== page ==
Jim Surowiecki wants to turn the agricultural clock back to the days when countries forced their agricultural producers to feed only a national, not an international, consumer base:
When prices spike as they did this spring (for reasons that now seem not entirely obvious), the result is food shortages and malnutrition in poorer countries, since they are far more dependent on imports and have few food reserves to draw on…
That doesn’t mean that we need to embrace price controls or collective farms, and there are sensible market reforms, like doing away with import tariffs, that would make developing-country consumers better off. But a few weeks ago Bill Clinton, no enemy of market reform, got it right when he said that we should help countries achieve “maximum agricultural self-sufficiency.” Instead of a more efficient system, we should be trying to build a more reliable one.
Firstly, I think that the reasons for this spring’s price rises are not as mysterious as all that. Some of it was due to extreme climate events, like the drought in Australia. Some of it was due to stupid WTO rules banning the re-export of imported food. Some of it was due to the fact that countries such Argentina slapped punitive export taxes on agricultural products in a desperate and largely-futile attempt to keep domestic prices down. And the single largest factor, I think, was the fact that the Green Revolution has been largely powered by nitrogen, a/k/a natural gas: when energy prices were statospheric and rising, and Potash Corporation of Saskatchewan was the most valuable company in Canada, it was reasonable to expect that the cost of food would have to spike upwards just to keep pace with the price of fertilizer.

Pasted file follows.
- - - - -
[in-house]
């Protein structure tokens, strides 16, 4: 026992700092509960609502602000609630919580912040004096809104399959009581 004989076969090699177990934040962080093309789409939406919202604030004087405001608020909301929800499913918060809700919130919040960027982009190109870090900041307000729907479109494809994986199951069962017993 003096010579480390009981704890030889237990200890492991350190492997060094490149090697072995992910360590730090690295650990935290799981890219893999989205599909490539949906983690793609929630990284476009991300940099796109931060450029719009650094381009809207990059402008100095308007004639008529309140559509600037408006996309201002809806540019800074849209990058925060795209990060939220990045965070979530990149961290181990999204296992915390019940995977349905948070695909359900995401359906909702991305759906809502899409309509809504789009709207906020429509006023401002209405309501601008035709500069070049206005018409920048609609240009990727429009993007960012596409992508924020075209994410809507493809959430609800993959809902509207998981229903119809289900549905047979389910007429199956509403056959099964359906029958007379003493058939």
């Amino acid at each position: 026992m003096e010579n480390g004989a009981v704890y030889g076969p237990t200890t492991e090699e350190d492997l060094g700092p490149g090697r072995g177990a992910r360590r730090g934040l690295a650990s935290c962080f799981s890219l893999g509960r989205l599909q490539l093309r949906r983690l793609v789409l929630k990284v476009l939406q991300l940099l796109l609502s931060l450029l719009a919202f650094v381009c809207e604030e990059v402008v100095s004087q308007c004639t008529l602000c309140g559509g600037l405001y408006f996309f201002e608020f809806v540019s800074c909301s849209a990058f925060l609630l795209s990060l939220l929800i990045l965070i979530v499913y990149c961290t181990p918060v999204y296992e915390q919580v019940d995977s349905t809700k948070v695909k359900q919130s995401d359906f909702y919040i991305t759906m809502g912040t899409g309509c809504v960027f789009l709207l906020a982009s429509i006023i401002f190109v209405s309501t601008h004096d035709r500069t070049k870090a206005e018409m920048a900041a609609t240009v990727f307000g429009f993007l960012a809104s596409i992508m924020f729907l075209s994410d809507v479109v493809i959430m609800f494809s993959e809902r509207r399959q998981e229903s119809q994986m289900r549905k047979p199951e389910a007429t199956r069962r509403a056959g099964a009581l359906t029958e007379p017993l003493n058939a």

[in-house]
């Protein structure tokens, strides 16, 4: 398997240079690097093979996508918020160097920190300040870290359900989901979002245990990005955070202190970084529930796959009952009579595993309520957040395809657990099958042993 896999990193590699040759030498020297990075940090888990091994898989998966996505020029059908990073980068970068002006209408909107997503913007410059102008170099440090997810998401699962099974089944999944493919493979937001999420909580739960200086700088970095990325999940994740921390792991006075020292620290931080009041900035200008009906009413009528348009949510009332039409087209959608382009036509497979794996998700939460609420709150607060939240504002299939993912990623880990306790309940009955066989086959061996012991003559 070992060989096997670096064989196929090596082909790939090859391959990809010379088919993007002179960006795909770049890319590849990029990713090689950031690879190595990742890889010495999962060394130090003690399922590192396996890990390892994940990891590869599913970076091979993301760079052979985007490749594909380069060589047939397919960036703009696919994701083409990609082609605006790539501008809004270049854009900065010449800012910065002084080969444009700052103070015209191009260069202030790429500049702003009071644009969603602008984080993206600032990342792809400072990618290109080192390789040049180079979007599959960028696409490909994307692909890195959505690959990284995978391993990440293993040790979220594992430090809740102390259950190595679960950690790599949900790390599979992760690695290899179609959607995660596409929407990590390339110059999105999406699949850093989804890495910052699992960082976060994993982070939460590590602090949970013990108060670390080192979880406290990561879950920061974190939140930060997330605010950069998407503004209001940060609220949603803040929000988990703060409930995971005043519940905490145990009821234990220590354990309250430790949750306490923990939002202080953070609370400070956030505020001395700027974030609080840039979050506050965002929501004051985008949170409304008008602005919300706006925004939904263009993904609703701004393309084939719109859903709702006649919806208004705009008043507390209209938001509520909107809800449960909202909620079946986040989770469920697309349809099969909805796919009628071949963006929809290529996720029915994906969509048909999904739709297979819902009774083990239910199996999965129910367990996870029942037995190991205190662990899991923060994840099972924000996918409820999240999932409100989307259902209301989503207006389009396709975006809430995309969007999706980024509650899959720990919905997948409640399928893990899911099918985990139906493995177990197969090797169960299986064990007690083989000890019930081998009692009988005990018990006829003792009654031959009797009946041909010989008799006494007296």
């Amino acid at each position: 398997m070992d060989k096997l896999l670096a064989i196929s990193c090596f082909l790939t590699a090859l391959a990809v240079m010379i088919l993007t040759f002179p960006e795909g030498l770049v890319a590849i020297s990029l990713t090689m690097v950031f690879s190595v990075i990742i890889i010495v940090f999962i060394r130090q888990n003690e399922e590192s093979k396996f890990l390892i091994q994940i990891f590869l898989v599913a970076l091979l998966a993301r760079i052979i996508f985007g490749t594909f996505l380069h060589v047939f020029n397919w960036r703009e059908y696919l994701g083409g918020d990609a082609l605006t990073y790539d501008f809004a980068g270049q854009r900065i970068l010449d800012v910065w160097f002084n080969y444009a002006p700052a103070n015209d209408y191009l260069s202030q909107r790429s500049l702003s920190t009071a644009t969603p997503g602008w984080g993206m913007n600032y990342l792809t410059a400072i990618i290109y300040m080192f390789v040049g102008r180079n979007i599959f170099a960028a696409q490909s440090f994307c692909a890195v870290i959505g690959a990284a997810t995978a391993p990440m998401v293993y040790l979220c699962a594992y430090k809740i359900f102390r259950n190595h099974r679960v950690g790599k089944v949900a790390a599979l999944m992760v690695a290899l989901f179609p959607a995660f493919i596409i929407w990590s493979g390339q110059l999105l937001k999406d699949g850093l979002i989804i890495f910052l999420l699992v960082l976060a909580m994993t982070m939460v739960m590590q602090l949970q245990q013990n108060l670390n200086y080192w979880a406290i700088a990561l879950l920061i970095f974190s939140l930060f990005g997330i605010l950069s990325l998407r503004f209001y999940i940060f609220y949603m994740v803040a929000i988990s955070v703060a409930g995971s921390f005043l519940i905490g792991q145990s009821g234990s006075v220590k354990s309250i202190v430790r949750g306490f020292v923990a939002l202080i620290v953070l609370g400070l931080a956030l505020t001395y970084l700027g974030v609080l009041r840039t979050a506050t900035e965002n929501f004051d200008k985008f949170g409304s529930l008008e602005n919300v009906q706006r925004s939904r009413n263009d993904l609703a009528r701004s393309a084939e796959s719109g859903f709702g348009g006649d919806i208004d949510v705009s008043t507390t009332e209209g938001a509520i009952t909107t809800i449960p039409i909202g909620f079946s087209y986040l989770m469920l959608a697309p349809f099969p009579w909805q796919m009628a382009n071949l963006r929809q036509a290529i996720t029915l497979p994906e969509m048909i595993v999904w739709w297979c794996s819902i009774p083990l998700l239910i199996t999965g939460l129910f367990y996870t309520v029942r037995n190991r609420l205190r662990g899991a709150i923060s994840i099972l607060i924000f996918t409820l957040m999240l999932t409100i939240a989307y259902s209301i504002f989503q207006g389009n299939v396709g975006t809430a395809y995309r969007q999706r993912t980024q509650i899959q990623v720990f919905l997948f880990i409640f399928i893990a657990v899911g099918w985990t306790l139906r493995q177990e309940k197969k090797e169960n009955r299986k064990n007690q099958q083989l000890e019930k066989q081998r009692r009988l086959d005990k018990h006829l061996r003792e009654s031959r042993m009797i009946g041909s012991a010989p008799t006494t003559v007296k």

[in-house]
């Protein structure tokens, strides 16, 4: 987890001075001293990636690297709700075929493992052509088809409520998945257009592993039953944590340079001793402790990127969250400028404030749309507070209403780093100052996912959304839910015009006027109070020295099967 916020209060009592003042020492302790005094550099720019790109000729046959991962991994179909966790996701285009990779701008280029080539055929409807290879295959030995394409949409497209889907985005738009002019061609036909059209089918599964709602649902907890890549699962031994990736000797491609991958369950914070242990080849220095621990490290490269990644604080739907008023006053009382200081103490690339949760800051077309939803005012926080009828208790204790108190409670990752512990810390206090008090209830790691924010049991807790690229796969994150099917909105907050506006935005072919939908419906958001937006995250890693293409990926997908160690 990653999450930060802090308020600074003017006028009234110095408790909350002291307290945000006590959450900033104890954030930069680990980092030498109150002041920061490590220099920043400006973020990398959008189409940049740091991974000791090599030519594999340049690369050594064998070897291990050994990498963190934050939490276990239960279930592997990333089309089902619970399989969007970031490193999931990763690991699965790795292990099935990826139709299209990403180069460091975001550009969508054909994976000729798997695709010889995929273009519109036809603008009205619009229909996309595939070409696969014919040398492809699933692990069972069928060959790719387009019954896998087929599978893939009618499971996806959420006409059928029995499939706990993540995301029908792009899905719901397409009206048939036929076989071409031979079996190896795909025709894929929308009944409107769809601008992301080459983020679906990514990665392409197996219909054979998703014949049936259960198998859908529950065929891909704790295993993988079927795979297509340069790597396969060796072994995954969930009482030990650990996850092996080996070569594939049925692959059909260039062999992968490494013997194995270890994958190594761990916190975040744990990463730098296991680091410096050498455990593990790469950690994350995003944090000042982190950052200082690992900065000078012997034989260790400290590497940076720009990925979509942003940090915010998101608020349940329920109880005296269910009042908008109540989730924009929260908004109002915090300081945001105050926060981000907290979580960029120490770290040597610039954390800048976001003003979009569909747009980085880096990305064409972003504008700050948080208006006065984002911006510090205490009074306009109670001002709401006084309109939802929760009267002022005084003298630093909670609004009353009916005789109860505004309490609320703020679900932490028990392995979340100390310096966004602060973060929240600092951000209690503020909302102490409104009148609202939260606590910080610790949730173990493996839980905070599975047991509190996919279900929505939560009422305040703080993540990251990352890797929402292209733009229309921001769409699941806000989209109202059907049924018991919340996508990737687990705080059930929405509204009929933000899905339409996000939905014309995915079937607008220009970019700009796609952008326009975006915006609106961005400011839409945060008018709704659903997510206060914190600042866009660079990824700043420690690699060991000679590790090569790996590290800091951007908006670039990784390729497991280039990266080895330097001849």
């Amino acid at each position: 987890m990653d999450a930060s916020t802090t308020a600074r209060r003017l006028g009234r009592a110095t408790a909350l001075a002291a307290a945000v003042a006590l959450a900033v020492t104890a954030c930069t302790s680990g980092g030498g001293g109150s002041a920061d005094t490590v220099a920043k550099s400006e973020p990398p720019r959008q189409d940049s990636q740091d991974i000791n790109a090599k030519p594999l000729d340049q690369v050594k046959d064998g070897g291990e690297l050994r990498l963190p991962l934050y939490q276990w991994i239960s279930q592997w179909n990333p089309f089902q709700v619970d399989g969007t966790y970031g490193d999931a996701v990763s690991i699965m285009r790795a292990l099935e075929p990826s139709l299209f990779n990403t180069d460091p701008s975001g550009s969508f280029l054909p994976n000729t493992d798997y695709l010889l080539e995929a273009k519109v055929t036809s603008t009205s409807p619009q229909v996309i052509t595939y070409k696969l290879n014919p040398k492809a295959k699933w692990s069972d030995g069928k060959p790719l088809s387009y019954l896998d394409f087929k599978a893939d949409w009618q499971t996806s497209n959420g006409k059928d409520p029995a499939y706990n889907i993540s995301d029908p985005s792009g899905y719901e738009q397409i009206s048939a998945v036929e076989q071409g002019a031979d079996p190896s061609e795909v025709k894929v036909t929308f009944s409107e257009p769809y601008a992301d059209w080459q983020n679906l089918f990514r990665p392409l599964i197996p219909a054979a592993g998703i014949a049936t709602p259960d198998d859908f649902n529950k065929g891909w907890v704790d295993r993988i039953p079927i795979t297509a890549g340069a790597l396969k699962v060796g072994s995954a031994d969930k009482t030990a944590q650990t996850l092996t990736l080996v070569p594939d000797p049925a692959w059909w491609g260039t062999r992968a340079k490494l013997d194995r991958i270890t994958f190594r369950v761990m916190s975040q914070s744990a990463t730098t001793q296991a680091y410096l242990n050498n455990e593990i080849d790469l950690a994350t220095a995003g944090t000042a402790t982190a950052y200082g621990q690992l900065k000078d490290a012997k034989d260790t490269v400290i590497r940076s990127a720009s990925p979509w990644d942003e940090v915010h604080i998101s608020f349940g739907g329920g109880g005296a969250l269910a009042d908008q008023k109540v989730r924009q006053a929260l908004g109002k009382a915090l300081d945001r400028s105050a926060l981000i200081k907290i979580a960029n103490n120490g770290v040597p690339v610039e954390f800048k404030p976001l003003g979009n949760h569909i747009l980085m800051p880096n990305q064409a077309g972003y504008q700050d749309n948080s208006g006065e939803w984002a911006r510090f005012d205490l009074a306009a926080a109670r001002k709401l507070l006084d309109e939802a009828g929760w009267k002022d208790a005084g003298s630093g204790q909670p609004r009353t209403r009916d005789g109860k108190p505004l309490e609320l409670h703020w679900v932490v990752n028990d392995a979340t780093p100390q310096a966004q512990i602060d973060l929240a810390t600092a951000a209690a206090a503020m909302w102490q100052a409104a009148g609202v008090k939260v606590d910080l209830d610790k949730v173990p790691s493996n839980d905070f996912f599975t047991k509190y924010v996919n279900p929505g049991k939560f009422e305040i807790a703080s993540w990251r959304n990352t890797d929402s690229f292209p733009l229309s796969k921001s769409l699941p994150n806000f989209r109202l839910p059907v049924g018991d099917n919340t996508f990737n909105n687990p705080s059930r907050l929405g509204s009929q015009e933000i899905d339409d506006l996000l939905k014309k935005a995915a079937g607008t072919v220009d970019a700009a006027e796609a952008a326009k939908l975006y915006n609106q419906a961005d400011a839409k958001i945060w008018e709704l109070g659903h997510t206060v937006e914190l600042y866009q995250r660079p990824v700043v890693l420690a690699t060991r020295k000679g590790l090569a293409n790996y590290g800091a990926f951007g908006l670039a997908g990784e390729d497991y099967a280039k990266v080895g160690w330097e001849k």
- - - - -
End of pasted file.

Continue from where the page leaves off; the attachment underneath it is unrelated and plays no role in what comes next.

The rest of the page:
At the height of the food bubble, Paul Collier delivered an impassioned plea for exactly the opposite of what Clinton and Surowiecki seem to want:
The remedy to high food prices is to increase food supply, something that is entirely feasible. The most realistic way to raise global supply is to replicate the Brazilian model of large, technologically sophisticated agro-companies supplying for the world market.
Collier’s argument made sense at the time, and it continues to make sense today. The food crisis didn’t repeal Ricardo’s law of comparative advantage, and it’s still sensible for countries to concentrate their agricultural production on what they’re best at, rather than trying to grow every crop necessary to feed themselves — even if such a thing were practicable, which it isn’t. Would Surowiecki really have Ecuador, say, cut back on its bananas in order to start growing corn, if that’s what Ecuadoreans need to eat?
The food crisis has driven home two important lessons: firstly, that global agricultural production needs to be increased, significantly, and secondly, that short-sighted agricultural and tariff policies can cause mass starvation. The solution to both of these problems is a bigger, freer market in agricultural goods — not a reversion to some impossible ideal of self-sufficiency.